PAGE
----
2017 In Music — An Accounting of My Music Year
Every year that musicians continue to make music is a great year. I love music, especially new music. There are few feelings like that of putting on something you’ve never heard before and hearing it unfold for the first time.
This year had it’s own character. I took a lot more chances on musicians that I would have missed in previous years and took recommendations from a lot of different people (no less than 45 different sources). My year in music was better for it. Here are some of the highlights.
While a top ten list is antiquated and encapsulating music in an arbitrary measure that is a year, I find it important to do for myself and my vanity projects. As always, there are no metrics for this, no rules nor strict adherence to any type of system for what ends up on this list. I just go with my gut and try to overcome my biases that inevitably creep in.
1. Big Thief Capacity
I came across Big Thief’s first album via the song “Masterpiece” somewhere in the middle of 2016. I was surprised to see that they had followed that album up a year later. But this isn’t a follow up album as much as it is a statement of arrival. Everything the band does on this record surrounds Adrianne Lenker’s vocals and guitar with just enough to let her talents shine. I caught them live late in the year and was blown away. In the middle of a deeply emotional set, Lenkner ripped into some of the raddest guitar parts I have ever heard. Songs: Mary, Shark Smile, Mythological Beauty
2. The National Sleep Well Beast
This album had more edge and more fight than any previous album by The National. Both in the lyrics and in the music. It felt like they challenged themselves to make something unlike anything they had made before, and didn’t settle for anything less than that. Songs: Day I Die, I’ll Still Destroy You, Guilty Party, Carin At The Liquor Store
3. Rostam Half-Light
Rostam has had a hand in a number of projects I’ve loved over the last couple years. Modern Vampires In The City (Vampire Weekend), A Seat At The Table (Solange), Blonde (Frank Ocean), I Had A Dream That You Were Mine (Hamilton Leithauser), and E-MO-TION (Carly Rae Jepson). So when he decided to put out his own record, how would I not love it? And as an added bonus he broke down one of the songs on Song Exploder. Songs: Sumer, Bike Dream, Don’t Let It Get To You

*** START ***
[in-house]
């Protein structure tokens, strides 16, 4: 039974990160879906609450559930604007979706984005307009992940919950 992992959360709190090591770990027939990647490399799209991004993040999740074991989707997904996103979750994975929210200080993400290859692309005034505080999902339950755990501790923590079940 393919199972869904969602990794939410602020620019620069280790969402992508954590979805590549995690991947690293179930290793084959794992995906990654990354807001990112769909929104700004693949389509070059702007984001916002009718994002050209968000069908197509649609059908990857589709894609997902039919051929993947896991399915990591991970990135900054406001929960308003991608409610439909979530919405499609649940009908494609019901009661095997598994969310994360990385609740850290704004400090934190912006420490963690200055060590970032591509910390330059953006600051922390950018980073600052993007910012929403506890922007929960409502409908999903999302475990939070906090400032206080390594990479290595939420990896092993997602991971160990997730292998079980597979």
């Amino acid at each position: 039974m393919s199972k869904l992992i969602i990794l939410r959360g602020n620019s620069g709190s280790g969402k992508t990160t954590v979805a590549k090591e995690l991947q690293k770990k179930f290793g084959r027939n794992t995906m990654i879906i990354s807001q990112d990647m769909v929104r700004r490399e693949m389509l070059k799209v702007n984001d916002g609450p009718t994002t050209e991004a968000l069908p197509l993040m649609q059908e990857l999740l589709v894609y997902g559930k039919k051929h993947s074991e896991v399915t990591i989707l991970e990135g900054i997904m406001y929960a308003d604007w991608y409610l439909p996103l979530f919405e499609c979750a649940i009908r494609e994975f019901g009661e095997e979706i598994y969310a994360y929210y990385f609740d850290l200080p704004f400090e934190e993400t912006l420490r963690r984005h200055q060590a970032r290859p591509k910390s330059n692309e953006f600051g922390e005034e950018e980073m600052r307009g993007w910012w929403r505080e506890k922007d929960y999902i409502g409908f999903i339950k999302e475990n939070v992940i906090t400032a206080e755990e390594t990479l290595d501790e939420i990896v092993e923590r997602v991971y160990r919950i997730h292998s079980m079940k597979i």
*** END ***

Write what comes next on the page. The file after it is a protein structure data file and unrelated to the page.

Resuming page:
4. Julien Baker Turn Out The Lights
Most of the songs are sparse, just an electric guitar and her voice. Raw, sometimes haunting, always direct, taking hard topics head on. She Borrows elements of punk and hardcore, from her previous band, and reimagining them in a wholly new way. This album is confident and beautiful. Songs: Sour Breath, Turn Out The Lights, Televangelist
5. Sylvan Esso What Now?
I loved the first Sylvan Esso record. In fact, it was my favorite album of 2014. I saw them play live twice this year and left both shows thinking “If their new record doesn’t become one of the biggest albums of the year, then I don’t know what will.” Songs: The Glow, Die Young, Signal
6. Spoon Hot Thoughts
This album had two different lives this year. The first life started during SXSW when Spoon basically ran the festival, with shows and appearances galore. I caught one in a tiny venue, three rows from the front. The second song, “Hot Thoughts”, when the bass and drums kicked in right after the first verse, was a close as I have been witness to rock and roll perfection. The second life came more subtly during an afternoon listening at work. The song “Tear It Down” came on and started unceremoniously with the organ chords and then the beat. Then the chorus hit with the words “Let them build a wall around us
I don’t care, I’m gonna tear it down.” I probably listened to the song another 10 times in a row, a catharsis to whatever frustration and vitriol was playing out in the news. Songs: Hot Thoughts, Do I Have To Talk You Into It, Tear It Down